Although studies of workers do not show a skin cancer hazard for roofing workers, Gradient nevertheless developed a range of estimated work-life risks for this cancer type, as well. The estimate based on the best data is three chances in 10,000.
As is customary for risk assessments, Gradient includes a detailed uncertainty analysis evaluating factors that might render the estimates too low or high. The following factors stand out:
Because the risk estimates are well below OSHA's regulatory floor, Gradient finds that overall, the various methods indicate cancer risks to roofing workers from dermal and inhalation exposure to built-up roofing asphalt are within a range typically deemed acceptable within regulatory frameworks.
The Gradient risk estimates assume daily full-shift exposure to the current ACGIH "threshold limit value" (TLV) of 0.5 milligrams per cubic meter of air (0.5 mg/m3), the only nationwide recommended exposure limit for asphalt fumes. (OSHA has not set a permissible exposure limit for asphalt fumes.) Although the TLV is intended to protect workers against mild, reversible irritation of the eyes and upper respiratory tract, Gradient finds the TLV is "adequately protective" for potential cancer effects, as well.
What it means
The concept of risk can be complicated. What does a lung cancer risk of eight chances in 1 million mean to a roofing worker? One way to put the numbers into perspective is to compare them to other occupational risks and to risks that are a part of everyday life. The figure on page 32 provides some examples.
As the figure shows, using the high end of Gradient's risk range for lung cancer:
Further perspective can be gained by examining the number of cases of lung cancer that would occur if roofing asphalt fumes are carcinogenic. With hot-applied asphalt roof systems accounting for about 7.3 percent of the low-slope market, the risk assessment predicts exposure to asphalt roofing fumes would lead to 0.001 lung cancer cases annually based on the high end of the range developed by Gradient.
Looked at another way, the QRA projects that during the next 750 years, a single case of lung cancer may occur among low-slope roofing workers (assuming the population and asphalt exposures remain static). As a practical matter, the risk is zero.
What about other products?
The news is even better when it comes to other asphalt roofing products. Specifically:
The big picture message is asphalt roofing products can be installed safely by roofing workers and, by extension, are safe to other workers and the general public whose exposures are far lower. In this regard, it is useful to recall the narrow scope of the IARC and NIOSH findings, which apply only to occupational exposure during roofing work. They neither classify any asphalt roofing product as a cancer hazard nor apply to homeowners, other building owners and/or managers, building occupants, consumers or the general public who may have contact with or exposure to asphalt roofing products or fumes. The findings' primary focus was on hot-applied products where exposures, though higher, pose risks that are theoretical and inconsequential.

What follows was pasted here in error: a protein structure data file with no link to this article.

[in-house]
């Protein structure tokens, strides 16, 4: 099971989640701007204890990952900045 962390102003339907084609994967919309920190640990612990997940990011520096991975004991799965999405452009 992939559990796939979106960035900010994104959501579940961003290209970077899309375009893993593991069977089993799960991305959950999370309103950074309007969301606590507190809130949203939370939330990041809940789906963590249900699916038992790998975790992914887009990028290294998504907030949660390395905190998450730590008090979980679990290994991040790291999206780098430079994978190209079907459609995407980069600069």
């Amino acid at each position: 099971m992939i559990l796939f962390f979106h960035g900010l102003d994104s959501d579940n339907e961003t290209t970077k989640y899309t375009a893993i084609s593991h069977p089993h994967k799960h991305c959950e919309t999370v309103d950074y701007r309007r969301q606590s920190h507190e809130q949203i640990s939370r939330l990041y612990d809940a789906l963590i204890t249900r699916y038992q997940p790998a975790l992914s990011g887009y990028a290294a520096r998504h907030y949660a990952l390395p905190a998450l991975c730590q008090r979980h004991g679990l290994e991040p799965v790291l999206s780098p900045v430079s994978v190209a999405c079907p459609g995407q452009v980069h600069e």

Despite Gradient's findings, the asphalt fumes saga is likely to continue. As a consequence of the IARC monograph and other factors, additional reviews are expected by a number of regulatory and scientific groups, including the National Toxicology Program, ACGIH, California's Proposition 65 and Cal/OSHA. NIOSH and OSHA might take action though this is far less certain. Although NRCA has not seen movement on these fronts, additional reviews are likely in the coming years.
The risk assessment may positively affect future regulations in two ways. First, all these groups have busy agendas, and the small risks estimated by Gradient might persuade them to assign a lower priority to the asphalt fumes issue. Second, several of these groups set recommended or legal exposure limits for workers. As discussed, the Gradient work supports the conclusion that limits lower than the TLV are not needed to protect against potential cancer hazards.
Although average fume exposures during hot asphalt roofing work are, on average, at or below the TLV, published data show higher exposures can occur for kettle operators and workers on roofs. Eliminating the practices that lead to these higher exposures would significantly boost prospects for delaying further reviews and achieving good results if and when regulators take action. More important, it would reduce potential health risks, minimize odor complaints and improve working conditions. Recently, NRCA has taken two actions to address this concern.
First, NRCA and ARMA proposed revisions to ASTM D312, "Standard Specification for Asphalt Used in Roofing," to reduce kettle temperatures by setting a 550 F maximum temperature; lower asphalt application temperatures by setting maximum equiviscous temperatures (EVTs) for Type III and Type IV asphalts; and provide accurate labeling of asphalt products, including the new maximum kettle temperature and lot-specific EVT values. These changes were adopted and are published as ASTM D312-15. Lowering temperatures has a powerful influence on fume exposures: A 50 degree Fahrenheit reduction in temperature cuts exposures in half.
Second, NRCA is working with ARMA to update their joint best practices recommendations for reducing fume exposures to incorporate the revised ASTM International standard and other developments.
The industry recommendations for good temperature management and other work practices to control fume exposures would go a long way toward achieving uniform compliance with the TLV across the roofing industry, but this depends on making these practices a routine part of hot asphalt roofing in the field. To better protect the health of roofing workers and improve working conditions, contractors should make these simple work practices a priority and recognize the need to effectively train workers so these practices become an integral part of every hot asphalt roofing job.
Focus on the work
After 35 years of study, millions of dollars spent, and countless hours of association volunteer and staff time invested in the question, "Is worker exposure to asphalt fumes carcinogenic?", the short answer is, "No, but ." The "but" is because fume exposures during hot asphalt roofing operations can exceed recommended levels; it remains important to provide adequate training to make proper work practices an integral part of hot roofing work and keep exposures to a minimum.
That said, the Gradient risk assessment is a positive development for the roofing industry. The foresight and tenacity of NRCA, ARMA and AI to thoroughly research the health effects of working with asphalt roofing products is unprecedented and speaks to the industry's commitment to worker health and safety.
Thomas R. Shanahan, CAE, is NRCA's vice president of enterprise risk management.